Rita Coxall, who has died aged 93, was also involved in many other aspects of life in the town, including the Red Cross, the Royal British Legion and Friends of Stone House Hospital.
She received a town civic award in 2016 in recognition of her voluntary service to the community.
And in the Queen's diamond jubilee year of 2012 Rita was given a special honour by the carnival committee, being made the Diamond Jubilee carnival queen.
"She had been involved in the carnival for many, many, years," said carnival committee official Amanda Houghton.
"She loved to do a shop window competition every year for the children of the town, with a town trail to find clues in the shop windows. That was her little baby. On the day she would sell raffle tickets and promote the event. She dedicated a lot of her spare time to helping us organise the carnival."
Rita's involvement in the carnival started at an early age, taking part as the young Miss Rita Beddow, and she went on to the organisational side, including as carnival committee secretary.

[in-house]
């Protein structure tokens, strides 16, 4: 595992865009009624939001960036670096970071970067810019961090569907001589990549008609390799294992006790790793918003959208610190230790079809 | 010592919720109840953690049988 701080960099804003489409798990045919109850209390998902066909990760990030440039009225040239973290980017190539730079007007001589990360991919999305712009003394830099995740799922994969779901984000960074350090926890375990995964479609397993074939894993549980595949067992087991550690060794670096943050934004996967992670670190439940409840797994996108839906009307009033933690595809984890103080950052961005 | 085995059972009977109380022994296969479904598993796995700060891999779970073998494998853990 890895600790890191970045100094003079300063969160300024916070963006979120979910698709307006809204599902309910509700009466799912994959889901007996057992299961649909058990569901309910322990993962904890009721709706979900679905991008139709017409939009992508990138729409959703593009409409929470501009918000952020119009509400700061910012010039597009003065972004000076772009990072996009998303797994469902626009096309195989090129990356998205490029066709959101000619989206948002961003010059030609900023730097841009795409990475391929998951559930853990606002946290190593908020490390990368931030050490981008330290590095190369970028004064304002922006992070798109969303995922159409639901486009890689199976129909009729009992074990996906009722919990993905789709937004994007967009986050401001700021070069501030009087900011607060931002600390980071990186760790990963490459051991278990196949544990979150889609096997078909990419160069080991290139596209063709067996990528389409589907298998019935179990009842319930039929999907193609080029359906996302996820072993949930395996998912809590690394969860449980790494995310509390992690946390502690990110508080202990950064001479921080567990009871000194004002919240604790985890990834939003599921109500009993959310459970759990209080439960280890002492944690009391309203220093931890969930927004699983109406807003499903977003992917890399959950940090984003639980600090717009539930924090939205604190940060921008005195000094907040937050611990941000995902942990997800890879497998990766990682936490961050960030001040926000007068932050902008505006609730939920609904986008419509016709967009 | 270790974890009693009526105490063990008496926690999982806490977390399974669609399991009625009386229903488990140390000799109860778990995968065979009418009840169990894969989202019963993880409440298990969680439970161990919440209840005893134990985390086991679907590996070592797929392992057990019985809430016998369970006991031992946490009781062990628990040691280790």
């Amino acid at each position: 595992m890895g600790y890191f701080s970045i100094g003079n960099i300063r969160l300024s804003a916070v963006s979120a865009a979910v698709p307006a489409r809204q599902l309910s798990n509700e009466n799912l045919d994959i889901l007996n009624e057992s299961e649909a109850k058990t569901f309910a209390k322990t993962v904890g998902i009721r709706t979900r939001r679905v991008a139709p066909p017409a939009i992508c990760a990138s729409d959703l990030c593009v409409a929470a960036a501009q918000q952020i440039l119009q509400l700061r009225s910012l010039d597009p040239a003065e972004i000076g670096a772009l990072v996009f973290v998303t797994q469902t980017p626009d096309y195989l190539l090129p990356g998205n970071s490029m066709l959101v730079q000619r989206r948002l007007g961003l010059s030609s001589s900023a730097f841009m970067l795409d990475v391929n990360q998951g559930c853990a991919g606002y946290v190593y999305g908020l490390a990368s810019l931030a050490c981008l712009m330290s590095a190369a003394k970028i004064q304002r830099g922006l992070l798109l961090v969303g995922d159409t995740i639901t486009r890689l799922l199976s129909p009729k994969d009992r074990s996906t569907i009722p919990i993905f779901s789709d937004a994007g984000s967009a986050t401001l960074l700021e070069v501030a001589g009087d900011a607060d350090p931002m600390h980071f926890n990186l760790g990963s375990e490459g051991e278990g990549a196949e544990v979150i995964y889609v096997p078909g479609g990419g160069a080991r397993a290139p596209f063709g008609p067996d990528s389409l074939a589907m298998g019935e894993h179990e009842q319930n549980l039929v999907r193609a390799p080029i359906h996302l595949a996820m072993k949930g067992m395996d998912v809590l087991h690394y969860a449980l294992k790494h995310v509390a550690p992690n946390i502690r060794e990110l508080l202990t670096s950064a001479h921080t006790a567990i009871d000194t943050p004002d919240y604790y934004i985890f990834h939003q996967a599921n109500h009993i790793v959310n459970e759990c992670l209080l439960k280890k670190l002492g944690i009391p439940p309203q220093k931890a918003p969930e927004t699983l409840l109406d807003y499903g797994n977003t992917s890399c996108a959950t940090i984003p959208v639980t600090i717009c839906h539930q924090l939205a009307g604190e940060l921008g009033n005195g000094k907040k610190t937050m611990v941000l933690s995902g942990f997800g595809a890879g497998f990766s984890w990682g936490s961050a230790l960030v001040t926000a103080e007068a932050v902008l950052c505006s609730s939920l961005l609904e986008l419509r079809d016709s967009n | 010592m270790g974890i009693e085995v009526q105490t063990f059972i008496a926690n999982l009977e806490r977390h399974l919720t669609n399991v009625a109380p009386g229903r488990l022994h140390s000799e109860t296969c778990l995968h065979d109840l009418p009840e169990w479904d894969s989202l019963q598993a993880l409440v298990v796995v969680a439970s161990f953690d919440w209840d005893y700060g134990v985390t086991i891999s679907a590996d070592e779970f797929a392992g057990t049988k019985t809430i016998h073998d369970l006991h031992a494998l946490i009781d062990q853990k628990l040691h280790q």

She also amassed a large archive of photos of the town's carnivals and other town events, and in the 1990s produced a booklet of photos from the carnival from the 1900s to 1960.
Born in Much Wenlock, the family lived at Easthope, but after losing both parents at the age of six Rita was brought up by her grandmother, moving to Bishop's Castle just before the war. She went on to work at the Walter's trouser factory, but when that closed worked for the NHS at Stone House, and in retirement worked at town florists Floraline.
For over 30 years she was responsible for organising, and serving on, a weekly rota of volunteers to assist service users in the Stone House Care Home and patients in the community hospital.
Her connection with the hospital had begun in the 1970s when she joined the nursing staff and she took an active role in campaigns to save the hospital when it was threatened with closure.
Her collection of memorabilia about the history of Stone House, from workhouse to the present day, had been shared with, and enjoyed by, many local people.
Among her other local roles she had sold poppies in aid of the Poppy Appeal for 50 years and was the RBL standard bearer, served on the Public Hall committee, was a trustee of the town's museum, and was president of Bishop's Castle FC.
She married Graham Edwards in 1951 and had sons Alan and Bernard. Graham died in an accident in 1969 and in 1979 she married a second time, to Arthur Coxall.
The funeral took place at St John The Baptist Church in Bishop's Castle.
The town's first recorded carnival took place in 1897 and the event usually takes place on the first Sunday in July, although there is no carnival this year, partly because of uncertainty caused by Covid during the long planning lead-in.